The authors also advise friendly states to “encourage the use of technologies that allow Chinese citizens unfettered access to the internet and … assist with building civil society in China.” The first is a good idea, though tech companies are best able to develop such stratagems. The second is likely to prove a bust after Beijing’s crackdown on even the most harmless NGOs, domestic as well as foreign.
Out of all this Yang and Thayer imagine the CCP’s demise: “If the global community, led by the Biden administration, seizes this opportunity to embolden the protesters to take stronger action against the CCP, they might just build a coalition that can bring about the downfall of a repressive, aggressive regime.”
Alas, outsiders matter little to this “coalition.” And if the denizens of Zhongnanhai believe the West is promoting their overthrow, they would most likely begin with a Tiananmen Square “solution,” rather than dawdle, treating a new round of demonstrations with the relative moderation initially shown last time.
Similar sentiments have been expressed regarding Iran, though no one has come up with serious practical steps for defenestrating the bad guys.
For instance, argued Victoria Coates and Robert Greenway, of the Heritage and Hudson Institutes, respectively: “rather than assume that the protests are a lost cause, we must try to take advantage of them in the hopes that things might just turn out differently this time around.” Frank Gaffney, the Center for Security Policy’s founder, went further, writing: “America must stand with the people of Iran and help them bring down the mullahocracy that brutalizes them—and threatens us.”
The brutal regime deserves to go. But, again, what to do? The current demonstrations, though enjoying welcome longevity, remain smaller than those of 2009. The working class has not come out in great numbers. One of the critical ingredients of the 1979 overthrow of the Shah, widespread labor strikes, is missing today.
Unfortunately, outsiders cannot provide what is lacking to oust the current leadership and replace the Islamic Republic. Gaffney leaves practical steps up to the imagination. Coates and Greenway express hope that the Biden administration will “recognize that ignoring oppressed people in their fight for freedom against dictatorial U.S. adversaries is a political loser.” However, their “to do” list for overthrowing the well-entrenched Islamist regime is awfully short.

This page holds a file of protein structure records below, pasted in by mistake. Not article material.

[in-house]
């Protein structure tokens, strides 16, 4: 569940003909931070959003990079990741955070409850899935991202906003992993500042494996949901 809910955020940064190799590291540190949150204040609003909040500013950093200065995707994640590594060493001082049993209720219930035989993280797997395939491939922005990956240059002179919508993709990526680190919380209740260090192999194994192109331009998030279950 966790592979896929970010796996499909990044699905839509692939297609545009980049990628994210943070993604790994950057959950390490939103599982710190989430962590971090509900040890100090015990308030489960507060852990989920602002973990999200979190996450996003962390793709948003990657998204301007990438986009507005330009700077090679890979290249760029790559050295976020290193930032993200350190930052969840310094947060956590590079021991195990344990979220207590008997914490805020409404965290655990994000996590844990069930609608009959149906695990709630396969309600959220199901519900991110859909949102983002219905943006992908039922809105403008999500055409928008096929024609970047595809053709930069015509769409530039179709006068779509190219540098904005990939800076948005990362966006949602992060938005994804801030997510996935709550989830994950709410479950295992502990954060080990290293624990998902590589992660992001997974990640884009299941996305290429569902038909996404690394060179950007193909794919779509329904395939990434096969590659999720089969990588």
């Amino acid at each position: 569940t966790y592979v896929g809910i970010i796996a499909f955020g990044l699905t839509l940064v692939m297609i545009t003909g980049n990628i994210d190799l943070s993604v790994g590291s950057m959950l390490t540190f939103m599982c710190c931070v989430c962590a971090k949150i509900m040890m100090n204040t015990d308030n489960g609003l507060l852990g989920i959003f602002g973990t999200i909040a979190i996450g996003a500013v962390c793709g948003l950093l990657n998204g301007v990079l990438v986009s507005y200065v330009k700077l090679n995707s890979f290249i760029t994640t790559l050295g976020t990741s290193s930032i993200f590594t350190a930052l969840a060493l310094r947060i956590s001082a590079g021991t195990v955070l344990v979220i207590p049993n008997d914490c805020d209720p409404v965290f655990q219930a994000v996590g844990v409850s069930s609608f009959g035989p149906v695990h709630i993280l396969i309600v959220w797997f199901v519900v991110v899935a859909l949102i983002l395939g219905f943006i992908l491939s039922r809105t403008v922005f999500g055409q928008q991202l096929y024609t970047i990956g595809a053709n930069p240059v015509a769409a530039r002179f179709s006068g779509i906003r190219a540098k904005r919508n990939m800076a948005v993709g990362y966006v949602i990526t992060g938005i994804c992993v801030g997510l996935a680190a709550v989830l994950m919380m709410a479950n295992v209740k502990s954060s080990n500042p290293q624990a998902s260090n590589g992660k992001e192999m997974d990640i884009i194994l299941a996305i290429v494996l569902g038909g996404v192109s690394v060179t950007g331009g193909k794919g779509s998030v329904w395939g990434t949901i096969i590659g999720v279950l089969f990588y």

Coates and Greenway, among others, suggest licensing communications and internet firms to sell in Iran. Starlink satellite dishes are now being smuggled into the country. Breaking the information blockade should be a priority for anyone hoping to help. Alas, that’s where the authors stop.
Both governments and NGOs can help embarrass oppressive governments. The U.S. and other democratic states were able to get Iran kicked off the UN Commission on the Status of Women. But this isn’t likely to contribute to regime change. Expelling diplomats has been suggested, but then, why not kick out diplomats of Russia, China, and Saudi Arabia, plus scores of other authoritarian regimes? Anyway, it is more important to talk with dangerous adversaries than docile friends.
Finally, there is the go-to policy of sanctions. However, with Iran there is little left to do. Tehran survived Donald Trump’s economic onslaught, which his administration apparently expected to bring the Islamic Republic to its knees. Today Iran is likely to benefit from enough Chinese and Russian support, if necessary, to keep it afloat.
The world will be a better place when the Chinese and Iranian regimes disappear into history’s fabled dustbin. However, a little humility in Washington is warranted. There is not a lot that people in the West can do. There is even less that governments in the West should do.
The best way for Americans to protect human rights and democracy abroad is to live their principles at home. U.S. officials also should avoid the ostentatious hypocrisy and sanctimony that so often dominates American foreign policy — and fuels foreign tyranny and wars. Finally, good people the world over should look for practical means to help victims of oppression. Some day the Chinese and Iranian peoples will be free.